The Global System for Mobile Telecommunication Association has drawn attention to the detrimental effects that taxes and duties have on Sub-Saharan Africa’s adoption of smartphones.
The GSMA study claims that taxes and levies raise smartphone prices by 10 to 30 percent, depending on the African nation, making the device less accessible for a large number of people.
According to GSMA’s “The Mobile Economy Sub-Saharan Africa (2023)” research, manufacturers in SSA face difficulties in producing cheap devices due to high production costs, particularly in the 5G and 4G sectors. This results in a limitation of market share.
According to the survey, 60% of Africans lack mobile internet access despite coverage, and smartphone cost is still a major barrier to mobile internet adoption in the area.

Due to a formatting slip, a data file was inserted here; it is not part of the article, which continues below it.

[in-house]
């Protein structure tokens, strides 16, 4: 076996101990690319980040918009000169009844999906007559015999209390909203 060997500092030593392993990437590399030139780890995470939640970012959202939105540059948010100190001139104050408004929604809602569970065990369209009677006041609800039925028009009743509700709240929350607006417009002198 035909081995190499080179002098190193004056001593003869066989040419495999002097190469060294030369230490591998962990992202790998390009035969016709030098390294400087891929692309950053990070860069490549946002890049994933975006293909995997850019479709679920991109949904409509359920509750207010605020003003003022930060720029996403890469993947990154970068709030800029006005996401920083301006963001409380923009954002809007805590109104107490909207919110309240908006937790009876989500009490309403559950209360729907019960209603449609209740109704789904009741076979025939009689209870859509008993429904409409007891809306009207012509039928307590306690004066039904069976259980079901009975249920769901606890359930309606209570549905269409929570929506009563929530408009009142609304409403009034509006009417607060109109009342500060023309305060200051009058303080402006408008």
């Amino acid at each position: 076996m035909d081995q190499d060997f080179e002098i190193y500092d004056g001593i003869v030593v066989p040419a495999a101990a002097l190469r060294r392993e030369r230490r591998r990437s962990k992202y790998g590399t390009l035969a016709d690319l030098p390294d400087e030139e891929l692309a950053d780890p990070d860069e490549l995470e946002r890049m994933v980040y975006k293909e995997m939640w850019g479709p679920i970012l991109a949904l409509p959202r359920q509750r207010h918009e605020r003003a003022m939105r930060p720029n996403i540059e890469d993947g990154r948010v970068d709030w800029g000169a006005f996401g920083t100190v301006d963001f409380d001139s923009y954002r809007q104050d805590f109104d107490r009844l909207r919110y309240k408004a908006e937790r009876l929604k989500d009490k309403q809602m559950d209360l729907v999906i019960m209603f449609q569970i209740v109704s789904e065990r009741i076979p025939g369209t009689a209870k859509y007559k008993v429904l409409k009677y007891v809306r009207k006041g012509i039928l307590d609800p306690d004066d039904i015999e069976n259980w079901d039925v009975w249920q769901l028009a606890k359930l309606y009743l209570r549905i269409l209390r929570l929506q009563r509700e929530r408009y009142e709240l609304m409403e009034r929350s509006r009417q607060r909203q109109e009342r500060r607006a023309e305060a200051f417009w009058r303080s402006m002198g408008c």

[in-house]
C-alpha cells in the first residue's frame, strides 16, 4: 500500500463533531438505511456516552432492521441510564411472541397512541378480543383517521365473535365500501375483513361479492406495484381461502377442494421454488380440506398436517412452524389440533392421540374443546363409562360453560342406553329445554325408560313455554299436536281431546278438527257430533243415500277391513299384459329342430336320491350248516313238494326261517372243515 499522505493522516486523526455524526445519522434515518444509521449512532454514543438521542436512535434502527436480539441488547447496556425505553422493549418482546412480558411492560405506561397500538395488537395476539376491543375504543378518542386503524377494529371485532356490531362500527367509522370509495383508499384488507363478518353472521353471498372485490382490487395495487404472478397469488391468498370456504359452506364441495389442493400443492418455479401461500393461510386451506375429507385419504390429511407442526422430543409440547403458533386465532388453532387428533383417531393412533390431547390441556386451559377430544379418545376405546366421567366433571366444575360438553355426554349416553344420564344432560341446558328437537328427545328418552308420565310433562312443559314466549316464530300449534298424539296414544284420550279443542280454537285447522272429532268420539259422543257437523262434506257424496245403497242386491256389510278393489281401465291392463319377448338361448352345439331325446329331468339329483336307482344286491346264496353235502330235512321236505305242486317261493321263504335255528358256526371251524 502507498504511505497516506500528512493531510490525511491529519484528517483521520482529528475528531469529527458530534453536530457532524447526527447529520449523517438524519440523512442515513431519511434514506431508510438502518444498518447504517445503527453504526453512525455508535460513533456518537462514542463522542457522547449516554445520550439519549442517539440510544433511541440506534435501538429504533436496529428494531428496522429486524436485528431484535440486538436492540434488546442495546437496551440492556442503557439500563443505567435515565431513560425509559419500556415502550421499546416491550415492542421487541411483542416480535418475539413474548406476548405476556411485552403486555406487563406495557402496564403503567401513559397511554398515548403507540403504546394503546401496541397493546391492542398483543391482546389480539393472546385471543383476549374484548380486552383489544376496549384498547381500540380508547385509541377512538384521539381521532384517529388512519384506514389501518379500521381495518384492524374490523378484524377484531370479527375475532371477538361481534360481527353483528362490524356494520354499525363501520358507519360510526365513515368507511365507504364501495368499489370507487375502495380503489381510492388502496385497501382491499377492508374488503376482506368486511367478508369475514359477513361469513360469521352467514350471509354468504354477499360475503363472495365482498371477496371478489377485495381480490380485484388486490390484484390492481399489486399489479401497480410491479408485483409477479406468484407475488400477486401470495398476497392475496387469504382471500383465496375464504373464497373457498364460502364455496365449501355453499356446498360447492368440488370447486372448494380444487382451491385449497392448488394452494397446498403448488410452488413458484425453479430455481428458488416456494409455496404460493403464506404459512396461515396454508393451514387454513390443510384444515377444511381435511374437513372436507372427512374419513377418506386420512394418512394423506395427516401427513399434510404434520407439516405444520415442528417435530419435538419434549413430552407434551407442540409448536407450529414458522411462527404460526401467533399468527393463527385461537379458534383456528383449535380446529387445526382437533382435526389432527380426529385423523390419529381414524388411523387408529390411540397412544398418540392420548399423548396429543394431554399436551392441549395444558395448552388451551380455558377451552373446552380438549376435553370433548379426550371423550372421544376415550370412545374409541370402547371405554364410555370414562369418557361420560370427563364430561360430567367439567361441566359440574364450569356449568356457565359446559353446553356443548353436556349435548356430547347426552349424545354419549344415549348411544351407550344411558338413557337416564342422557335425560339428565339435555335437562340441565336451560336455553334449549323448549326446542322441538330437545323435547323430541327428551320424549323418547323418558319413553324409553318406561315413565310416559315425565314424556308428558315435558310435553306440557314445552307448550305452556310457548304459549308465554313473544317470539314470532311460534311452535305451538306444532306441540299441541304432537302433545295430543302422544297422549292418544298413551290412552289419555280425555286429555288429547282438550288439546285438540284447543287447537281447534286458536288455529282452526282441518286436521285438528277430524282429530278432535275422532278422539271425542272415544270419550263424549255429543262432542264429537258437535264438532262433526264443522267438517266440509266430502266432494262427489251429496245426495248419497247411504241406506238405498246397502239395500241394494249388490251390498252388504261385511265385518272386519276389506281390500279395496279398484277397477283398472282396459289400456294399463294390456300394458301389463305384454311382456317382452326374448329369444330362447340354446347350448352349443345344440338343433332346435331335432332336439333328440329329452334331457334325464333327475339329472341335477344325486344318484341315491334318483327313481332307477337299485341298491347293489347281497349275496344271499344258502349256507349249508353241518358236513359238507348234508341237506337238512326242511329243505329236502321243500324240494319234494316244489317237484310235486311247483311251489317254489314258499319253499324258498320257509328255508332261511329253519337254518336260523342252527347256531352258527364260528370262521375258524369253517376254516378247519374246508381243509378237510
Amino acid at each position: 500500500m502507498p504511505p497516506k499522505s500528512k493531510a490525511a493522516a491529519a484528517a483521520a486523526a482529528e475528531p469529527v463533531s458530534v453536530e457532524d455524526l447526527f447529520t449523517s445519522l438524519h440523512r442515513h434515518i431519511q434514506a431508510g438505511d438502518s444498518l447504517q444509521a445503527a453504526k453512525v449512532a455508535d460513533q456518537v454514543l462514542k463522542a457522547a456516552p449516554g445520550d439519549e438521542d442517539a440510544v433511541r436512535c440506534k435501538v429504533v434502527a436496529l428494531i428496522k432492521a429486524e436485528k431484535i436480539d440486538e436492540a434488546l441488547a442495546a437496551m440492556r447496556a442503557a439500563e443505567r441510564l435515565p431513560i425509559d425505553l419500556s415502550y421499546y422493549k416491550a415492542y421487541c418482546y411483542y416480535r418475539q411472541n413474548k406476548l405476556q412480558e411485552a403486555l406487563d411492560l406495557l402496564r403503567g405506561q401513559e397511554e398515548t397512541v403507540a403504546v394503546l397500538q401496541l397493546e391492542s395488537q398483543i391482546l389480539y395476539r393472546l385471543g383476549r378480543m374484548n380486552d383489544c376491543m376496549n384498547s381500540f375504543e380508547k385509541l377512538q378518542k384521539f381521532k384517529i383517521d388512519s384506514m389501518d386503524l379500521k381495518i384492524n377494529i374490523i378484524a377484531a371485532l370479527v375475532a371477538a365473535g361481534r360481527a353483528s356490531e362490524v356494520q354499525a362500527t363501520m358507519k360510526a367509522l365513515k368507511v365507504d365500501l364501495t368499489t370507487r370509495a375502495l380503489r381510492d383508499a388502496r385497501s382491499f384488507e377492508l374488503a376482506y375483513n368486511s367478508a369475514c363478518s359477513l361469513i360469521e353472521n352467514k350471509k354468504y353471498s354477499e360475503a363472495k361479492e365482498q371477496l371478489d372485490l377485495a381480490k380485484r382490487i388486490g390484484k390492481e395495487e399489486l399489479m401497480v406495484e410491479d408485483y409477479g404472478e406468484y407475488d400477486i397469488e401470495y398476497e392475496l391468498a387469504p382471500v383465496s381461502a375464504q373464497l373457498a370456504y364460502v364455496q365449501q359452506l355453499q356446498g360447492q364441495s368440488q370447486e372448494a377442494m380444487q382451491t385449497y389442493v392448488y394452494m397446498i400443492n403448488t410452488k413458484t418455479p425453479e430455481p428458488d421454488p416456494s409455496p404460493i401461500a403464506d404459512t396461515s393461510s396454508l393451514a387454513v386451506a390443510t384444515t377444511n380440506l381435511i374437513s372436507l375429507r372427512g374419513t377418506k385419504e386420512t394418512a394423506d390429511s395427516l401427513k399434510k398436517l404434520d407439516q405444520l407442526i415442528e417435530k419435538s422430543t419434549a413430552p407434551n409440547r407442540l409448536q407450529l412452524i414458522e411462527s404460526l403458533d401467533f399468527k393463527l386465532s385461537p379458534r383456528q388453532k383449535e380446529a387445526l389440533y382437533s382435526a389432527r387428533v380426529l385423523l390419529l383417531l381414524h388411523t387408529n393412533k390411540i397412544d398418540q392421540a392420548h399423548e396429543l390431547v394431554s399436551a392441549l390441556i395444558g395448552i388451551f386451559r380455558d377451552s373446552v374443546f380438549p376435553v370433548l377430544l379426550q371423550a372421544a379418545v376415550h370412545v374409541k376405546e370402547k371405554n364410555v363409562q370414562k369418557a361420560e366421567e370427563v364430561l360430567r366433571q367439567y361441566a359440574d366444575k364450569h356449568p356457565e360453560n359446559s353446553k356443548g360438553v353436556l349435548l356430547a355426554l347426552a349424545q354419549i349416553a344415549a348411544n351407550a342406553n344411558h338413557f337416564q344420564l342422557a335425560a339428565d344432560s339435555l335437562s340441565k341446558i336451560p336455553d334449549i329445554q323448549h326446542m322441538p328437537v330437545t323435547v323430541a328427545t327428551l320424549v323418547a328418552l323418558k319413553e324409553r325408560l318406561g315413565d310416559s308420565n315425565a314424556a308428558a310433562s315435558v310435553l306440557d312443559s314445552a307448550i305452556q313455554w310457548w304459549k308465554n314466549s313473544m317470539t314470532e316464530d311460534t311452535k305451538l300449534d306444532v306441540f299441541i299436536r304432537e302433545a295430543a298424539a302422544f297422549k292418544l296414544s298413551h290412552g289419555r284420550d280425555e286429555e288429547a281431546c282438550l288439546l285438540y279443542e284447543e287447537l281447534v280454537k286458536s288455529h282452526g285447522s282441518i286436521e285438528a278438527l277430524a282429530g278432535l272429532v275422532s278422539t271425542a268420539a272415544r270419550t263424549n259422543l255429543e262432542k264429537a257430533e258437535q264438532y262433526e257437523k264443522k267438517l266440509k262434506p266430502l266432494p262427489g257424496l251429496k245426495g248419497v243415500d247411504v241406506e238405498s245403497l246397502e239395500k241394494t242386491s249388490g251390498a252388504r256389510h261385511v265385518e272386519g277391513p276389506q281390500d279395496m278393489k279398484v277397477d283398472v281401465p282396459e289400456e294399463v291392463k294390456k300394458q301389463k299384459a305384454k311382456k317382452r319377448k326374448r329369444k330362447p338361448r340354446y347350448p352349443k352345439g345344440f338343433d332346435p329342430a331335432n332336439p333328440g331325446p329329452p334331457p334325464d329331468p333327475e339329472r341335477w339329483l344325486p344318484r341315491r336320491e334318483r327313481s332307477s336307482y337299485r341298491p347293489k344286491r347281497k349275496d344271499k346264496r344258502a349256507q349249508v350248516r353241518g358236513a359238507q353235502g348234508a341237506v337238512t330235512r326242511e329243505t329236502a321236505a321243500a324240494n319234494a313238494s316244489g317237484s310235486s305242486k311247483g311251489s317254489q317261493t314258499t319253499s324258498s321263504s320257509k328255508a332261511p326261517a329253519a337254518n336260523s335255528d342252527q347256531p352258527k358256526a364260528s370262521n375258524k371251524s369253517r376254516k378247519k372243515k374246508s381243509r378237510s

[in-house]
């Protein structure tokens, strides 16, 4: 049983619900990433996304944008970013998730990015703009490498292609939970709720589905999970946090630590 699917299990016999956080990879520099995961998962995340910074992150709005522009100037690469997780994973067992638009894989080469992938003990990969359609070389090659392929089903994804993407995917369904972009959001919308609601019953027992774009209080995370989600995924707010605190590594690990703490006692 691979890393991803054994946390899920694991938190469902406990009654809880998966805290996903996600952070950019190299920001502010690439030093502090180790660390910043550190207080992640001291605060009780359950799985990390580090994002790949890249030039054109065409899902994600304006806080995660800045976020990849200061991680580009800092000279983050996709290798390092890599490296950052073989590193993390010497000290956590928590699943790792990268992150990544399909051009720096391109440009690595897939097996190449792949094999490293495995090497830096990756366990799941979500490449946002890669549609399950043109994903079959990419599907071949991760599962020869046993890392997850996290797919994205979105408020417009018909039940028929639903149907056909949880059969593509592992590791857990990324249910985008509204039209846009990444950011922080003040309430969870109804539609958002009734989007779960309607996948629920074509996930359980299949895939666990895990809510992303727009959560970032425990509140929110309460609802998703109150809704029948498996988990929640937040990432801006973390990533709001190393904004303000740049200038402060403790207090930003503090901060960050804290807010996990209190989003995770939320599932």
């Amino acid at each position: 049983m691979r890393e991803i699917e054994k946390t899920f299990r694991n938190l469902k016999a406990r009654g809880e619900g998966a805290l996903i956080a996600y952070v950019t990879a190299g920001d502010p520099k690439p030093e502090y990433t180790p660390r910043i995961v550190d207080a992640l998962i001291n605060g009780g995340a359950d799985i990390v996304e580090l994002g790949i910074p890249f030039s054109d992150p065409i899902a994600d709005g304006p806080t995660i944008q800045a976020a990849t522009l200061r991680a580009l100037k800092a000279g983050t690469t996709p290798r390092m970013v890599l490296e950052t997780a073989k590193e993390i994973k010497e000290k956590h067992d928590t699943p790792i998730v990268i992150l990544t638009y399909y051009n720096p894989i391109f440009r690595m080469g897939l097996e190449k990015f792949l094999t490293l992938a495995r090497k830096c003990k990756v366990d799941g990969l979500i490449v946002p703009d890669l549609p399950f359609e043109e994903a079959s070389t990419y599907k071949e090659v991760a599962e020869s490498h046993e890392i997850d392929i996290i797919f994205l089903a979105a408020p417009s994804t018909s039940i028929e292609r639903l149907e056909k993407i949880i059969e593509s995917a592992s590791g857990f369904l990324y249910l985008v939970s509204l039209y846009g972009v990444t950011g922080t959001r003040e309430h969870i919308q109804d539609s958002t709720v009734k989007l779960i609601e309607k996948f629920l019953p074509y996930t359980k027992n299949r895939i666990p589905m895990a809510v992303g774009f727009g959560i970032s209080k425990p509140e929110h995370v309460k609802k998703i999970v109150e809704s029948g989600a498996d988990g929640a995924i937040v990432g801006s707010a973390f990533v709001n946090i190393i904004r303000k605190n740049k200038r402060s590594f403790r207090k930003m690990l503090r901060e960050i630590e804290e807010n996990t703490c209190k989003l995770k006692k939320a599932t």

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The research emphasized cooperative efforts between operators and manufacturers to solve these issues, which has resulted in a recent drop in the average selling price of smartphones.
The proliferation of smartphones under $100, especially from Chinese companies such as Tecno, Itel, and Infinix, has been essential in democratizing smartphone access.
Moreover, operators are working more and more in tandem with manufacturers to control expenses and provide consumers with financing options, which is supporting continuous initiatives to improve the region’s digital penetration.
Fortunately, countries such as Botswana and Kenya have been exploring the option of homemade smartphones. They have made provision for the manufacture of locally made smartphones, with Kenya touting the release of its first shipment of smartphones before the year runs out.